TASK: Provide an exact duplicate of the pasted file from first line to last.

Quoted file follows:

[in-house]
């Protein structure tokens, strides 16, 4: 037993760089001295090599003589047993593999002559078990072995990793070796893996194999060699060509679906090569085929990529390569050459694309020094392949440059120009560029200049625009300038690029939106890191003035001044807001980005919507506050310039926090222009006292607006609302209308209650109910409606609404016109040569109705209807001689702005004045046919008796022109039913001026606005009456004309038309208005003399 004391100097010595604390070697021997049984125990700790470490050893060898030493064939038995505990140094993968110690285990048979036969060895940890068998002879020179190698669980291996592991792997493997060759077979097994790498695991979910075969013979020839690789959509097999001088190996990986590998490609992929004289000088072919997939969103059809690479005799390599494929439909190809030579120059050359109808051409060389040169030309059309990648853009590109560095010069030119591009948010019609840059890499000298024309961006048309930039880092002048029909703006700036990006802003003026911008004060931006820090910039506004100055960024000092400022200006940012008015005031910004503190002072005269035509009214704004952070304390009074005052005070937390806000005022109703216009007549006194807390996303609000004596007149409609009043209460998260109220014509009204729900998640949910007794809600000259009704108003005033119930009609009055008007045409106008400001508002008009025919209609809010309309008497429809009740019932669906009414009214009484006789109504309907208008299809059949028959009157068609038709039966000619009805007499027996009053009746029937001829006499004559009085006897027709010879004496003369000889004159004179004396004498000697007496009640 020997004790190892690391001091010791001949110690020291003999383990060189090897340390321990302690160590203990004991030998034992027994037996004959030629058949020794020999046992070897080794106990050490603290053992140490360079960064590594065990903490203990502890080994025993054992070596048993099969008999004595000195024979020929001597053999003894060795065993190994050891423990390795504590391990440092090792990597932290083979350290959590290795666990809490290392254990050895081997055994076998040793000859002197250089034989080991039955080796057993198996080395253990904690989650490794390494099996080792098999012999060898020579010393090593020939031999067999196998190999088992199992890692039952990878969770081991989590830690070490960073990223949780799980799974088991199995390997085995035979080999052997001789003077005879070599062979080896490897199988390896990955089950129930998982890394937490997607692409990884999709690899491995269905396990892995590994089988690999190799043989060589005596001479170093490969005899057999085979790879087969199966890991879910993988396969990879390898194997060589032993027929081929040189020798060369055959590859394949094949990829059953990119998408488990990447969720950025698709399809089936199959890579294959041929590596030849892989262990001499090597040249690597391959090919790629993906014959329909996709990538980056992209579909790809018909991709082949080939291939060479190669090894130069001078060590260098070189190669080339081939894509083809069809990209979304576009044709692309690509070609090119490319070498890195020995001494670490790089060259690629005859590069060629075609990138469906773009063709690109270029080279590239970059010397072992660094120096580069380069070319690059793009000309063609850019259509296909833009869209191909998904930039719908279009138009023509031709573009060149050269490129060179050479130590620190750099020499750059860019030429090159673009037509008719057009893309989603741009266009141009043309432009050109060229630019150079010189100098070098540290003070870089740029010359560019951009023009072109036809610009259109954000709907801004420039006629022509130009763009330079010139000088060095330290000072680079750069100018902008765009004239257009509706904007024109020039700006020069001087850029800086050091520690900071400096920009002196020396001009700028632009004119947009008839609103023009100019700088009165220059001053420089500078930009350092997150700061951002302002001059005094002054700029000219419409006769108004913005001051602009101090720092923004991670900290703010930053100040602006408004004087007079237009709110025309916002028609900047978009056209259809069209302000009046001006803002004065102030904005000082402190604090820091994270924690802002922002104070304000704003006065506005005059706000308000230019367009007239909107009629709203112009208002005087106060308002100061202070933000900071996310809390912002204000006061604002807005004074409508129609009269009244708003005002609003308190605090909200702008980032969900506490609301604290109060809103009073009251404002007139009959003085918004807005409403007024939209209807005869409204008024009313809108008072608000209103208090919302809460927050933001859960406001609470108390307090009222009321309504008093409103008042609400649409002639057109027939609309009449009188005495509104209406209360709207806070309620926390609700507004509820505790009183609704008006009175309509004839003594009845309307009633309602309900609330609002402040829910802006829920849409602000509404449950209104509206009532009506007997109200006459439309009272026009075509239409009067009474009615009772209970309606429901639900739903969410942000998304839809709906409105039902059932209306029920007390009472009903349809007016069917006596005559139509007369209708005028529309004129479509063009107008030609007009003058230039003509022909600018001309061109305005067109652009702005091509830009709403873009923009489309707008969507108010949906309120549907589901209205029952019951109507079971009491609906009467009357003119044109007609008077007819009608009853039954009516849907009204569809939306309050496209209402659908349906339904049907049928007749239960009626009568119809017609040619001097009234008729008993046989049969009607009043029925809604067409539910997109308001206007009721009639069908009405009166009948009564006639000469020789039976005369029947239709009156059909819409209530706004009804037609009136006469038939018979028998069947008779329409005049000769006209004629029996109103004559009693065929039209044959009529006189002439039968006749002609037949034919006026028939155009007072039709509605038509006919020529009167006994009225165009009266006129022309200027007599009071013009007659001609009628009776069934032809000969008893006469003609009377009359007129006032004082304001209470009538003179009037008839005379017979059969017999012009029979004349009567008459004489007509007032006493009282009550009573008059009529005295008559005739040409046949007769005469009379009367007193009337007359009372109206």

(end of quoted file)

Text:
[in-house]
């Protein structure tokens, strides 16, 4: 037993760089001295090599003589047993593999002559078990072995990793070796893996194999060699060509679906090569085929990529390569050459694309020094392949440059120009560029200049625009300038690029939106890191003035001044807001980005919507506050310039926090222009006292607006609302209308209650109910409606609404016109040569109705209807001689702005004045046919008796022109039913001026606005009456004309038309208005003399 004391100097010595604390070697021997049984125990700790470490050893060898030493064939038995505990140094993968110690285990048979036969060895940890068998002879020179190698669980291996592991792997493997060759077979097994790498695991979910075969013979020839690789959509097999001088190996990986590998490609992929004289000088072919997939969103059809690479005799390599494929439909190809030579120059050359109808051409060389040169030309059309990648853009590109560095010069030119591009948010019609840059890499000298024309961006048309930039880092002048029909703006700036990006802003003026911008004060931006820090910039506004100055960024000092400022200006940012008015005031910004503190002072005269035509009214704004952070304390009074005052005070937390806000005022109703216009007549006194807390996303609000004596007149409609009043209460998260109220014509009204729900998640949910007794809600000259009704108003005033119930009609009055008007045409106008400001508002008009025919209609809010309309008497429809009740019932669906009414009214009484006789109504309907208008299809059949028959009157068609038709039966000619009805007499027996009053009746029937001829006499004559009085006897027709010879004496003369000889004159004179004396004498000697007496009640 020997004790190892690391001091010791001949110690020291003999383990060189090897340390321990302690160590203990004991030998034992027994037996004959030629058949020794020999046992070897080794106990050490603290053992140490360079960064590594065990903490203990502890080994025993054992070596048993099969008999004595000195024979020929001597053999003894060795065993190994050891423990390795504590391990440092090792990597932290083979350290959590290795666990809490290392254990050895081997055994076998040793000859002197250089034989080991039955080796057993198996080395253990904690989650490794390494099996080792098999012999060898020579010393090593020939031999067999196998190999088992199992890692039952990878969770081991989590830690070490960073990223949780799980799974088991199995390997085995035979080999052997001789003077005879070599062979080896490897199988390896990955089950129930998982890394937490997607692409990884999709690899491995269905396990892995590994089988690999190799043989060589005596001479170093490969005899057999085979790879087969199966890991879910993988396969990879390898194997060589032993027929081929040189020798060369055959590859394949094949990829059953990119998408488990990447969720950025698709399809089936199959890579294959041929590596030849892989262990001499090597040249690597391959090919790629993906014959329909996709990538980056992209579909790809018909991709082949080939291939060479190669090894130069001078060590260098070189190669080339081939894509083809069809990209979304576009044709692309690509070609090119490319070498890195020995001494670490790089060259690629005859590069060629075609990138469906773009063709690109270029080279590239970059010397072992660094120096580069380069070319690059793009000309063609850019259509296909833009869209191909998904930039719908279009138009023509031709573009060149050269490129060179050479130590620190750099020499750059860019030429090159673009037509008719057009893309989603741009266009141009043309432009050109060229630019150079010189100098070098540290003070870089740029010359560019951009023009072109036809610009259109954000709907801004420039006629022509130009763009330079010139000088060095330290000072680079750069100018902008765009004239257009509706904007024109020039700006020069001087850029800086050091520690900071400096920009002196020396001009700028632009004119947009008839609103023009100019700088009165220059001053420089500078930009350092997150700061951002302002001059005094002054700029000219419409006769108004913005001051602009101090720092923004991670900290703010930053100040602006408004004087007079237009709110025309916002028609900047978009056209259809069209302000009046001006803002004065102030904005000082402190604090820091994270924690802002922002104070304000704003006065506005005059706000308000230019367009007239909107009629709203112009208002005087106060308002100061202070933000900071996310809390912002204000006061604002807005004074409508129609009269009244708003005002609003308190605090909200702008980032969900506490609301604290109060809103009073009251404002007139009959003085918004807005409403007024939209209807005869409204008024009313809108008072608000209103208090919302809460927050933001859960406001609470108390307090009222009321309504008093409103008042609400649409002639057109027939609309009449009188005495509104209406209360709207806070309620926390609700507004509820505790009183609704008006009175309509004839003594009845309307009633309602309900609330609002402040829910802006829920849409602000509404449950209104509206009532009506007997109200006459439309009272026009075509239409009067009474009615009772209970309606429901639900739903969410942000998304839809709906409105039902059932209306029920007390009472009903349809007016069917006596005559139509007369209708005028529309004129479509063009107008030609007009003058230039003509022909600018001309061109305005067109652009702005091509830009709403873009923009489309707008969507108010949906309120549907589901209205029952019951109507079971009491609906009467009357003119044109007609008077007819009608009853039954009516849907009204569809939306309050496209209402659908349906339904049907049928007749239960009626009568119809017609040619001097009234008729008993046989049969009607009043029925809604067409539910997109308001206007009721009639069908009405009166009948009564006639000469020789039976005369029947239709009156059909819409209530706004009804037609009136006469038939018979028998069947008779329409005049000769006209004629029996109103004559009693065929039209044959009529006189002439039968006749002609037949034919006026028939155009007072039709509605038509006919020529009167006994009225165009009266006129022309200027007599009071013009007659001609009628009776069934032809000969008893006469003609009377009359007129006032004082304001209470009538003179009037008839005379017979059969017999012009029979004349009567008459004489007509007032006493009282009550009573008059009529005295008559005739040409046949007769005469009379009367007193009337007359009372109206």